Ship operator Daiichi Chuo K.K. may cancel ship orders, pare its fleet and sell new stock after getting emergency financing from shareholder Mitsui O.S.K. Lines Ltd. to help weather a slump in dry-bulk rates.
“We’re considering a drastic reform package,” President Masakazu Yakushiji said in a recent interview at the company’s Tokyo head office. “We never thought the market would stay this low for this long.”
The company is in talks about canceling or delaying 10 of 60 on-order dry-bulk vessels as it heads toward a second straight annual loss.
Nippon Yusen K.K. and Mitsui O.S.K., Japan’s largest shipping lines, have also cut earnings forecasts as the industry contends with expanding capacity, slowing demand and higher fuel prices.
Daiichi Chuo “needs to announce a restructuring plan quickly,” said Minoru Matsuno, president of Value Search Asset Management Co., a Tokyo-based investment adviser. “It also has to come up with an independent strategy to strengthen earnings that doesn’t overlap Mitsui O.S.K.”
The ship operator intends to declare a turnaround plan alongside its first-half results, which are due Oct. 31, Yakushiji said. Mitsui O.S.K. agreed last week to give the company a ¥15 billion loan facility until March 31.
Both Daiichi Chuo and Mitsui O.S.K. have fallen almost 40 percent this year. The Baltic Dry Index, a benchmark for commodity shipping rates, has tumbled 56 percent in the past 12 months.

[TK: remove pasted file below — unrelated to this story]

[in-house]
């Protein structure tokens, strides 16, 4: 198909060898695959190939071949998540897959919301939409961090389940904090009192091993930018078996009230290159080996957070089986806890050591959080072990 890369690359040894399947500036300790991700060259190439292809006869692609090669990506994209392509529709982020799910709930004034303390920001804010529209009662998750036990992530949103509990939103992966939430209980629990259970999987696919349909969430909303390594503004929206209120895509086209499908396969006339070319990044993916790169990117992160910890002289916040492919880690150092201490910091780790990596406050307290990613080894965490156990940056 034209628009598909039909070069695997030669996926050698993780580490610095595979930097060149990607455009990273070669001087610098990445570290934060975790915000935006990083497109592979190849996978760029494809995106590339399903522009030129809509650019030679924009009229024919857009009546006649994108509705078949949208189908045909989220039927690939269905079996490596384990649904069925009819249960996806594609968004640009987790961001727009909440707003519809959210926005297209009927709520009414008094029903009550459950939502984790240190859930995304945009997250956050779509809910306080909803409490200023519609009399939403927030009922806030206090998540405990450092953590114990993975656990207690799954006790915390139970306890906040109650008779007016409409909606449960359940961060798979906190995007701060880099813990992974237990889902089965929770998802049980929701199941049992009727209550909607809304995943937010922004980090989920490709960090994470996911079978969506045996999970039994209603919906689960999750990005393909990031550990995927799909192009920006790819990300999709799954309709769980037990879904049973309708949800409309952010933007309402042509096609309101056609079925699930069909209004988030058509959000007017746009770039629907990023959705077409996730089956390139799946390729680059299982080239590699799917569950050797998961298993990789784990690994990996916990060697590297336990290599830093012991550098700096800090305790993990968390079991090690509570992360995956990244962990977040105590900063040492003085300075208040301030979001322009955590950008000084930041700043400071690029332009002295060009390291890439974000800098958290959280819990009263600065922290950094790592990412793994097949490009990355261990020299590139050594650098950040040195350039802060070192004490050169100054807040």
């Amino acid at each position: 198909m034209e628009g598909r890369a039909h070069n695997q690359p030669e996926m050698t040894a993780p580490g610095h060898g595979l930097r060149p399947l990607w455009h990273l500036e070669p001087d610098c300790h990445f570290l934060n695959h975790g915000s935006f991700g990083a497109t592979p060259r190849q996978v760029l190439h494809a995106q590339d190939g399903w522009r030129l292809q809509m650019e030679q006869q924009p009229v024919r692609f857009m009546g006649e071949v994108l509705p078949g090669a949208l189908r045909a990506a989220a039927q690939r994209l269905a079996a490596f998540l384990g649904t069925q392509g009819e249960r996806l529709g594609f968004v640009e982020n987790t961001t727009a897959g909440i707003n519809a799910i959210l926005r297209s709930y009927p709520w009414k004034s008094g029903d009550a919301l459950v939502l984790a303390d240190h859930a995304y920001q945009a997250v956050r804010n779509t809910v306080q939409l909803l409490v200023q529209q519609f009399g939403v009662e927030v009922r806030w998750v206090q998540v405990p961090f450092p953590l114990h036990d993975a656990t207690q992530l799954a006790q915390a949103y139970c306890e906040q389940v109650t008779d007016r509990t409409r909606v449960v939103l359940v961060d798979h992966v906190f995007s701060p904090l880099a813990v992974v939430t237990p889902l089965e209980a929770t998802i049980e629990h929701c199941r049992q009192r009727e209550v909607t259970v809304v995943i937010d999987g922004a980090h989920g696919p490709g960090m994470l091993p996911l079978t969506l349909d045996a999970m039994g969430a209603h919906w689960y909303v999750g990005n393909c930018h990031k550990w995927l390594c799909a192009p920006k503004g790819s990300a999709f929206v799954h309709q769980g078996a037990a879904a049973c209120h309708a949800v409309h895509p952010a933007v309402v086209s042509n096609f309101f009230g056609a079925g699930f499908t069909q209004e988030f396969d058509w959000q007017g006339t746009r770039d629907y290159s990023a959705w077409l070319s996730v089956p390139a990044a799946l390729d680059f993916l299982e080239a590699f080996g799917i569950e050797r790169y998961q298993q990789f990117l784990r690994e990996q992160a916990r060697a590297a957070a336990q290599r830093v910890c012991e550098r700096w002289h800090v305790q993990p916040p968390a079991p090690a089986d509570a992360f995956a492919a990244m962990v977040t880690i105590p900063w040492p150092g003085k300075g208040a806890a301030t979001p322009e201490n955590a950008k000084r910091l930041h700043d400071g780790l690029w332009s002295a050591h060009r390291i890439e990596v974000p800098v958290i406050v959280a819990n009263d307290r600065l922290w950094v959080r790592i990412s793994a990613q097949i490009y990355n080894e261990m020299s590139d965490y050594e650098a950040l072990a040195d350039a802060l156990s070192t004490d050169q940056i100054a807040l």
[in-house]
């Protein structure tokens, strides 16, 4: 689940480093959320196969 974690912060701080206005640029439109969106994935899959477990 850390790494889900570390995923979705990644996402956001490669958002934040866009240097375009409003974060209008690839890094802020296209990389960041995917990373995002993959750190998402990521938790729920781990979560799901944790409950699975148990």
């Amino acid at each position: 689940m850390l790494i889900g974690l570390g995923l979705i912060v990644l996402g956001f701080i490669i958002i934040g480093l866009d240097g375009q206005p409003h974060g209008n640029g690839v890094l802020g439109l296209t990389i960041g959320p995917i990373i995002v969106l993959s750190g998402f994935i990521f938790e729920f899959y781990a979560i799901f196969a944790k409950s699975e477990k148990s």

Daiichi Chuo may cut its fleet to fewer than 200 vessels from about 240, Yakushiji said. It is also considering selling preferred stock to raise new funds or a combination with Mitsui O.S.K., he said.
“We have to think of ways to boost our capital,” he said. An acquisition by Mitsui O.S.K. “wouldn’t happen soon” because of the need for due diligence, he said.
Mitsui O.S.K. hasn’t made any decision on its future relationship with Daiichi Chuo, said Akika Hamakawa, a spokeswoman for the Tokyo-based company. The shipping line owns 26 percent of Daiichi Chuo.
Daiichi Chuo will probably exceed the ¥8 billion loss it has forecast for the year ending in March, Yakushiji said. The company lost ¥9.3 billion last fiscal year.
In a time of both misinformation and too much information, quality journalism is more crucial than ever.
By subscribing, you can help us get the story right.